Nutrition as a branch of medical science has always been thought of belonging the realms of dieticians and their kitchens. Little do surgeons realize that the recovery of a patient after a major surgical insult is more dependent on the internal resources of the body than on external factors like antibiotics, etc. A nutritionally deprived patient cannot mount an adequate response against infection and the surgical outcome is hence likely to be sub-optimal. Complications such as intestinal anastomosis leakage, wound dehiscence and overwhelming sepsis are more common in patients with malnutrition. Institution of proper nutrition therapy, at the correct time, along with antibiotics and other supportive therapy will often tip the balance in favor of the patient. Gone are the days when adequate nutritional support was synonymous with a special diet being sent up from the hospital kitchen. Newer modalities like parenteral nutrition and enteral tube nutrition have revolutionized nutritional s
of the Study
modification plays a central role for a wide range of patients. Surgical
patients’ nutritional status is believed to be an important factor determining
surgical outcome. The ultimate aim of nutritional modification is to reduce the
risk of negative protein balance by avoiding starvation, thereby preserving
muscle, immune, and cognitive function and improving postoperative recovery
(Bozzetti et al.
undergoing a surgical procedure face many metabolic and physiological challenges
that may compromise nutritional status. In the case of most surgeries, patients
are able to eat after surgery and do not need artificial nutrition. However,
major operation or complications after surgery can delay the administration of
oral nutrition. Nutritional requirement are often increased in such patients to
aid healing of wounds and hypermetabolism related with postoperative recovery. Nurses
are highly involved in tasks in connection with nutrition. They perform
malnutrition or obesity risk screenings, assess the need for nutrition and
specialized diet, order and distribute food with hospital assistants, help
patients eat if necessary, get feedback from patients and they are aware of
dietary guidelines (Park et al.
to Rautiainen et al.
were more than 290 000 surgical patients in Finland in 2012; most of them were
treated on orthopedic and gastroenterological wards. The word patient refers to
individuals who get care. A Dictionary of Nursing defines surgery as a branch
of medicine that treats conditions by operation or manipulation. Summarizing
the two definitions, we can say surgical patients are individuals undergoing or
recovering from surgery. In this work we concentrate on surgical hospital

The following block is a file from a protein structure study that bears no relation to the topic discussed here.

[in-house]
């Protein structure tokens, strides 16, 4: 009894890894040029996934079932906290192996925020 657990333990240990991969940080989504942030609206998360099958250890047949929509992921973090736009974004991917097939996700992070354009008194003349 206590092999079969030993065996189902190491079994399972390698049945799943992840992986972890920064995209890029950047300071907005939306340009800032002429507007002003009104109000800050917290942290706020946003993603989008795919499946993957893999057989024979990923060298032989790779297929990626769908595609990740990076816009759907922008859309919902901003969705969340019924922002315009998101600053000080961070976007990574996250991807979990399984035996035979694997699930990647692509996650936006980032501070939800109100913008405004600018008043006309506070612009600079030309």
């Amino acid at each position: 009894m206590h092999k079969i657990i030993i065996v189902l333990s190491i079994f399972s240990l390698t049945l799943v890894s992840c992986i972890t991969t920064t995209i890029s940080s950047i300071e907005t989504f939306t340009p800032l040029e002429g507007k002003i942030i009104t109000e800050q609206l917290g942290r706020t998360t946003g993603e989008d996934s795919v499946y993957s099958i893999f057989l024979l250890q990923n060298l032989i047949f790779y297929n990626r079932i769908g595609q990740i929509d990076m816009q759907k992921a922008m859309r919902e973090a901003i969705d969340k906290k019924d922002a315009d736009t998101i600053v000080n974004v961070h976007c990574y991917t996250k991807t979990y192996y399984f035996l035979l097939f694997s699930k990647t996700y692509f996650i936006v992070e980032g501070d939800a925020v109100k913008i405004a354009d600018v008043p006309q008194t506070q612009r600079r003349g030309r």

patients and exclude day-surgery patients. Nutrition means the intake of
nutrients and their absorption by the body. Nutritional imbalance means having
too much or too little of one or more crucial nutrients. If patients receive
too few nutrients it can lead to malnutrition, while too much will result in over
nutrition (Smeltzer et al.
studies estimate the prevalence of malnutrition among surgical patients to be
in the range 27–52%. Nutritional depletion or malnutrition has been proven to
be a critical determinant in the development of postoperative complications in
contributing to high morbidity and mortality following surgery. Poor nutrition
is related to changes in body composition, tissue breakdown and weakened organ
function, which result in the impairment of the immune system and muscle
functions. Thus, patients lacking the access to good nutrition are at great
risk of infections and cardiorespiratory complications. (Ward, 2013.)
can be enteral or parenteral. Enteral nutrition is delivering nutrients to the
intestines. In current surgical practices it is advised to encourage patients
to eat normal food within 1-3 days after surgery. Not all the patients are able
or allowed to eat after the surgery, in these cases tube feeding is introduced.
Tube feeding refers to delivering nutrients via nasogastric and mesenteric
tubes and also to gastrostomies (Smeltzer et
2014). The most common patient groups who require tube feeding are
patients with gastrointestinal disorders, patients receiving cancer treatment,
patients recovering from trauma, surgeries or severe illnesses, coma patients,
mentally ill patients or patients with conditions affecting the mouth, neck,
oropharynx or esophagus (Smeltzer et al.
2014). The European Society for Clinical Nutrition and Metabolism (ESPEN)
Guidelines for adult parenteral nutrition states that enteral nutrition is
usually contraindicated in case of bowel obstruction, malabsorption, multiple
fistulas with high output, intestinal ischemia, severe shock and acute sepsis.
Patients who are not able to achieve their calorie requirements within 7-10
days after surgery orally or enterally are recommended to receive parenteral nutrition.
Parenteral nutrition is the other option to supply the body with nutrients.
Parenteral nutrition means providing nutrients for the body via intravenous
route. However, enteral nutrition is always considered first before introducing
parenteral nutrition; yet there are some situations when intravenous nutrition
becomes necessary. These are loss of 10% of body weight during an illness, not
being able to take in food or drinks eternally within 7 days after a surgery or
suffering from serious hyper catabolic conditions. (Smeltzer et al.